It’s no secret that staff shortages throughout the NHS are widespread, spanning across a spectrum of disciplines. According to The King’s Fund “urgent action is required to tackle a vicious cycle of shortages and increased pressures on staff, which has been exacerbated by the Covid-19 pandemic”. The updated report into NHS workforce (updated October 2020) found that NHS hospitals, mental health services and community providers reported a shortage of 84,000 FTE staff.
Dr. Charles Armitage, Co-Founder and Managing Director of Florence (a platform connecting care providers in need of staff for vacant shifts with nurses and carers to help cover them) commented: “The NHS staffing crisis is causing fears over care quality. This is evident as findings coming out of the Keogh review and the Berwick review point at a correlation between low nurse staffing levels and higher rates of deaths.”
Armitage continued: “Recruitment and retention continues to be a growing problem for the NHS. The NHS needs to have a sufficient number of staff, with fitting education backgrounds, relevant certifications and overall experience. However, the NHS are finding this difficult to source.”
Fiona Millington, Chief Nurse at Florence commented: “it’s clear that the mass exodus has been due to low job satisfaction amongst NHS staff. The COVID pandemic is largely responsible for an increasing strain on frontline nurses. The pressure and stress of working increased hours amid the pandemic has caused mass burnout and fatigue.”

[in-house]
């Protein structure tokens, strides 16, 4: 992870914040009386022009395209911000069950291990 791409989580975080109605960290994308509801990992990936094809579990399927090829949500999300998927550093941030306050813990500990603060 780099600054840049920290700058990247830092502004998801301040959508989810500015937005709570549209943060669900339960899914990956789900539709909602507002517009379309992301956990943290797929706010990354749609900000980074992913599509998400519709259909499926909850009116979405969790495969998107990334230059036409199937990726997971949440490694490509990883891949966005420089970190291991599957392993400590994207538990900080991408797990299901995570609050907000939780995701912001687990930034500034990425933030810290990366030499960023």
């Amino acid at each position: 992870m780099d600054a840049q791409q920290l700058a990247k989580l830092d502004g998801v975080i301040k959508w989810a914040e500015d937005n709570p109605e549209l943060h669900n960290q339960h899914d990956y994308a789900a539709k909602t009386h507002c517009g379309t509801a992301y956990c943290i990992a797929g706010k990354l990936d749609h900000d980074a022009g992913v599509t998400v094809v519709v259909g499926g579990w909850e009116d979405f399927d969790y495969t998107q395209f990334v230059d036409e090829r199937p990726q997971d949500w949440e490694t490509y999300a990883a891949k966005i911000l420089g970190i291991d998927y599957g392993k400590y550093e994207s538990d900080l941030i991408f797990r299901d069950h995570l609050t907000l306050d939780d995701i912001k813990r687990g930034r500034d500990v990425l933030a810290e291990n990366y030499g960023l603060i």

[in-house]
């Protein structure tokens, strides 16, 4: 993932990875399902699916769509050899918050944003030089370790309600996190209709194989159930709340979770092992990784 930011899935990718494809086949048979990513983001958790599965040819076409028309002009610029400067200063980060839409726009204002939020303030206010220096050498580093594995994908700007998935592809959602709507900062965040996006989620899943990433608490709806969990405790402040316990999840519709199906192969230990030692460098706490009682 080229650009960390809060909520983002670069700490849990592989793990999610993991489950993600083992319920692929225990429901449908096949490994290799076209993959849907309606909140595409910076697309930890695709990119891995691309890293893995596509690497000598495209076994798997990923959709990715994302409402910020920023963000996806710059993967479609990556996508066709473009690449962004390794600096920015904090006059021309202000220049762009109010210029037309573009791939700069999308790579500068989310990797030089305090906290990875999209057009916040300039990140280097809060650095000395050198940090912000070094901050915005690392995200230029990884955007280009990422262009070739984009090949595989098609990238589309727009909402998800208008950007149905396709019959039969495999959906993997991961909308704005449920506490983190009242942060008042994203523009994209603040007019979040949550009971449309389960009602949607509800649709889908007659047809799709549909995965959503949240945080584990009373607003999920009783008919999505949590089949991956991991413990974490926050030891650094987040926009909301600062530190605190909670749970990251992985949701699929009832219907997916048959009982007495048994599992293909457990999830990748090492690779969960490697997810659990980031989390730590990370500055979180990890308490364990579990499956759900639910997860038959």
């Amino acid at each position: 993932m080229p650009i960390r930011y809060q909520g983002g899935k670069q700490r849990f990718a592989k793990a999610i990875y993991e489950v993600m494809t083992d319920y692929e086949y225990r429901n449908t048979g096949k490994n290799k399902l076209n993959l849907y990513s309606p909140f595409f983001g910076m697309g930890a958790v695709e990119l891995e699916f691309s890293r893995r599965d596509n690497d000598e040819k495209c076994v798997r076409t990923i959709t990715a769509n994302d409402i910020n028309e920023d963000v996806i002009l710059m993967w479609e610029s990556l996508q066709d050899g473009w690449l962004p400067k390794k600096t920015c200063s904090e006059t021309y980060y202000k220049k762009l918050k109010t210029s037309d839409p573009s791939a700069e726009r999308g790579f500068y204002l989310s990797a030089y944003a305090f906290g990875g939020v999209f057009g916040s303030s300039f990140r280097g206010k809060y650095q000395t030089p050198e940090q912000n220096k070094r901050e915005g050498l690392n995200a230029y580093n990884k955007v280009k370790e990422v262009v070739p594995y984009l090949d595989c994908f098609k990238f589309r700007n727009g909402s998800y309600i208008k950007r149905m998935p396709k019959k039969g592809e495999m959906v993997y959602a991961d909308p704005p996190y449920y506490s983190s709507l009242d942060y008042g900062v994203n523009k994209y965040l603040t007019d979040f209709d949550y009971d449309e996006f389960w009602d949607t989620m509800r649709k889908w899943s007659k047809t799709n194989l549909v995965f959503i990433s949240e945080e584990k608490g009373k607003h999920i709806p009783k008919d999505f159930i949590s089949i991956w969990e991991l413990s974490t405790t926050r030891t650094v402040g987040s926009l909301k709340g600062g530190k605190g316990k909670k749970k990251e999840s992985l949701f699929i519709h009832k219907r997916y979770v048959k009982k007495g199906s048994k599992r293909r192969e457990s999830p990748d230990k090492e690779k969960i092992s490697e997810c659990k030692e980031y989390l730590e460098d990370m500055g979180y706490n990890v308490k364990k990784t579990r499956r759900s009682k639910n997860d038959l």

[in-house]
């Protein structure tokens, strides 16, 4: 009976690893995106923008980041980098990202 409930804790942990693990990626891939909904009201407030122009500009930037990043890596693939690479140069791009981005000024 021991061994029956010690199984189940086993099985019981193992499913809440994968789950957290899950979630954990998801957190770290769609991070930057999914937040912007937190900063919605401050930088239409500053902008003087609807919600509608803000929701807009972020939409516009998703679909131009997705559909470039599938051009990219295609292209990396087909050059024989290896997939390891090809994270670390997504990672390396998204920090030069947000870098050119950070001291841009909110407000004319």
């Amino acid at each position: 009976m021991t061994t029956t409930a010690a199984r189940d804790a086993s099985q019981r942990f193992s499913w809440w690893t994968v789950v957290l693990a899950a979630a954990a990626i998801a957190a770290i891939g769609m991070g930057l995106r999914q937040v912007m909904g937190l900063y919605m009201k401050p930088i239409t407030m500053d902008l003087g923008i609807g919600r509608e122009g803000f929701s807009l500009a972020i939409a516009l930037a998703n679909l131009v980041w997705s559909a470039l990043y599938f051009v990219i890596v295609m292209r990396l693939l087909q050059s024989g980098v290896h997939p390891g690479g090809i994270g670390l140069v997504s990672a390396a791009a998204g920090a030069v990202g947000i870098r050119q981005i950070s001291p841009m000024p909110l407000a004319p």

Fiona continued: “In addition to this, contracting COVID itself or suffering from long COVID is certainly a major factor contributing to burnout of NHS staff. Guardian research conducted last year revealed that at least 77,000 hospital staff in England caught coronavirus during the pandemic, while there were nearly a quarter of a million absences for COVID-related reasons. Furthermore, it’s become widely accepted that the long-term effects of COVID can be serious, causing symptoms weeks or months after the infection has gone.”
In May 2020, Florence surveyed 1100 nurses and carers to understand the effect COVID-19 was having on their lives and work.
Respondents answered on a range of topics including PPE availability, mental health support, workplace environment and career plans – and the results are truly eye-opening.
Summary of major findings (toll on physical and mental health is high)
- 87% say they’re ‘concerned’ about contracting COVID-19 at work
- 42% believe they may have contracted COVID-19 already through work
- 58% said mental health support either wasn’t a priority, or inadequate, at their workplace.
- Negative mental health scoring has trebled, with 16.5% scoring themselves three or below on a 1-5 scale pre-crisis, compared with 48% now.
Armitage concluded: “The best way of improving the care quality provided by the NHS is to support the mental health of staff by any means necessary. Long-term solutions need to be implemented that ensure careers in health and social care are supported, funded and accessible.”